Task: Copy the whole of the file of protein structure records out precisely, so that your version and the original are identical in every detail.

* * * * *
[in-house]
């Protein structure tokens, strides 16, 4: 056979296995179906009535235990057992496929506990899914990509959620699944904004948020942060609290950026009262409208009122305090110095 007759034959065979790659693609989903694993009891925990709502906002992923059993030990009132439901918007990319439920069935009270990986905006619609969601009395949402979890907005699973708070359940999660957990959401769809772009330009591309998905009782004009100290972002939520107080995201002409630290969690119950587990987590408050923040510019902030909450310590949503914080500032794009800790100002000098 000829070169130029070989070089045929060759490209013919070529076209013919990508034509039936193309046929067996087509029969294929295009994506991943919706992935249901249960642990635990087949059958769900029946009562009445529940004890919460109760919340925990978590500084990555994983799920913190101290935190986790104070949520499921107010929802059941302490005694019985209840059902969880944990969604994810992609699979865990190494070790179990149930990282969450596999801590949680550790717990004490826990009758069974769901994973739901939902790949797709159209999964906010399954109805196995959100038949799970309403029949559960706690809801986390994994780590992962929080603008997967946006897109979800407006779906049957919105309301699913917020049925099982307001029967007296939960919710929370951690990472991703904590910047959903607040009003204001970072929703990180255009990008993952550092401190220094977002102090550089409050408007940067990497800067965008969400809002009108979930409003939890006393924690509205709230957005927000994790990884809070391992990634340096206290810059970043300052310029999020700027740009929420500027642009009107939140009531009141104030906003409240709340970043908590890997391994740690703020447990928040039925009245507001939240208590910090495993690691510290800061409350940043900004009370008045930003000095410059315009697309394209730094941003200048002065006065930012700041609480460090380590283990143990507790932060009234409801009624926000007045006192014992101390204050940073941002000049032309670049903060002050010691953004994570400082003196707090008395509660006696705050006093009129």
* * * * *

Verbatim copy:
[in-house]
């Protein structure tokens, strides 16, 4: 056979296995179906009535235990057992496929506990899914990509959620699944904004948020942060609290950026009262409208009122305090110095 007759034959065979790659693609989903694993009891925990709502906002992923059993030990009132439901918007990319439920069935009270990986905006619609969601009395949402979890907005699973708070359940999660957990959401769809772009330009591309998905009782004009100290972002939520107080995201002409630290969690119950587990987590408050923040510019902030909450310590949503914080500032794009800790100002000098 000829070169130029070989070089045929060759490209013919070529076209013919990508034509039936193309046929067996087509029969294929295009994506991943919706992935249901249960642990635990087949059958769900029946009562009445529940004890919460109760919340925990978590500084990555994983799920913190101290935190986790104070949520499921107010929802059941302490005694019985209840059902969880944990969604994810992609699979865990190494070790179990149930990282969450596999801590949680550790717990004490826990009758069974769901994973739901939902790949797709159209999964906010399954109805196995959100038949799970309403029949559960706690809801986390994994780590992962929080603008997967946006897109979800407006779906049957919105309301699913917020049925099982307001029967007296939960919710929370951690990472991703904590910047959903607040009003204001970072929703990180255009990008993952550092401190220094977002102090550089409050408007940067990497800067965008969400809002009108979930409003939890006393924690509205709230957005927000994790990884809070391992990634340096206290810059970043300052310029999020700027740009929420500027642009009107939140009531009141104030906003409240709340970043908590890997391994740690703020447990928040039925009245507001939240208590910090495993690691510290800061409350940043900004009370008045930003000095410059315009697309394209730094941003200048002065006065930012700041609480460090380590283990143990507790932060009234409801009624926000007045006192014992101390204050940073941002000049032309670049903060002050010691953004994570400082003196707090008395509660006696705050006093009129």